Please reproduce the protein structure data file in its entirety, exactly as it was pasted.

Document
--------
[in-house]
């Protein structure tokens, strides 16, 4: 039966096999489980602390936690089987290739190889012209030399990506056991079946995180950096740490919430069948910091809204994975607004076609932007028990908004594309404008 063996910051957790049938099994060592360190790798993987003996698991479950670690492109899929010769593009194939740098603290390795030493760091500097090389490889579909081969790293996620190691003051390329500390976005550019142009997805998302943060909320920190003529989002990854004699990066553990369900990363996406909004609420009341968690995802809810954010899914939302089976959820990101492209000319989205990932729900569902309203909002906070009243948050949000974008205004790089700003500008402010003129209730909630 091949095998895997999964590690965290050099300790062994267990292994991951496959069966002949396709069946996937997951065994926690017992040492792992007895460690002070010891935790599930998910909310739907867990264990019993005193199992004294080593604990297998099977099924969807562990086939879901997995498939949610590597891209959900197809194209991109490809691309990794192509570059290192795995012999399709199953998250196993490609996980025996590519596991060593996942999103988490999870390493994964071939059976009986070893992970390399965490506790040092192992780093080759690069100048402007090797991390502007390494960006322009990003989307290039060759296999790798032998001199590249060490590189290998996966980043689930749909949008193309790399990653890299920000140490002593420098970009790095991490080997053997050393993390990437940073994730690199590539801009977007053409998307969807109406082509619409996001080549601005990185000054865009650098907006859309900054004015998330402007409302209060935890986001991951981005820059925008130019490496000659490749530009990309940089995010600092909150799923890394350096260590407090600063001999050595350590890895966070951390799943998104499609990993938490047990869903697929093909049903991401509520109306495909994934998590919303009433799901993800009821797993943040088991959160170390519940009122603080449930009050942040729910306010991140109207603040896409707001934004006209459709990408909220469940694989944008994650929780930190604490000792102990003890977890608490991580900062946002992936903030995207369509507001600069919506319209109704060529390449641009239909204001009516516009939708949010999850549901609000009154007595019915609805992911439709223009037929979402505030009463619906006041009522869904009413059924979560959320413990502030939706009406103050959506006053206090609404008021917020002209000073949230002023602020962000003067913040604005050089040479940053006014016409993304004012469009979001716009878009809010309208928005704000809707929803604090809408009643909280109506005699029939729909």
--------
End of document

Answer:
[in-house]
């Protein structure tokens, strides 16, 4: 039966096999489980602390936690089987290739190889012209030399990506056991079946995180950096740490919430069948910091809204994975607004076609932007028990908004594309404008 063996910051957790049938099994060592360190790798993987003996698991479950670690492109899929010769593009194939740098603290390795030493760091500097090389490889579909081969790293996620190691003051390329500390976005550019142009997805998302943060909320920190003529989002990854004699990066553990369900990363996406909004609420009341968690995802809810954010899914939302089976959820990101492209000319989205990932729900569902309203909002906070009243948050949000974008205004790089700003500008402010003129209730909630 091949095998895997999964590690965290050099300790062994267990292994991951496959069966002949396709069946996937997951065994926690017992040492792992007895460690002070010891935790599930998910909310739907867990264990019993005193199992004294080593604990297998099977099924969807562990086939879901997995498939949610590597891209959900197809194209991109490809691309990794192509570059290192795995012999399709199953998250196993490609996980025996590519596991060593996942999103988490999870390493994964071939059976009986070893992970390399965490506790040092192992780093080759690069100048402007090797991390502007390494960006322009990003989307290039060759296999790798032998001199590249060490590189290998996966980043689930749909949008193309790399990653890299920000140490002593420098970009790095991490080997053997050393993390990437940073994730690199590539801009977007053409998307969807109406082509619409996001080549601005990185000054865009650098907006859309900054004015998330402007409302209060935890986001991951981005820059925008130019490496000659490749530009990309940089995010600092909150799923890394350096260590407090600063001999050595350590890895966070951390799943998104499609990993938490047990869903697929093909049903991401509520109306495909994934998590919303009433799901993800009821797993943040088991959160170390519940009122603080449930009050942040729910306010991140109207603040896409707001934004006209459709990408909220469940694989944008994650929780930190604490000792102990003890977890608490991580900062946002992936903030995207369509507001600069919506319209109704060529390449641009239909204001009516516009939708949010999850549901609000009154007595019915609805992911439709223009037929979402505030009463619906006041009522869904009413059924979560959320413990502030939706009406103050959506006053206090609404008021917020002209000073949230002023602020962000003067913040604005050089040479940053006014016409993304004012469009979001716009878009809010309208928005704000809707929803604090809408009643909280109506005699029939729909």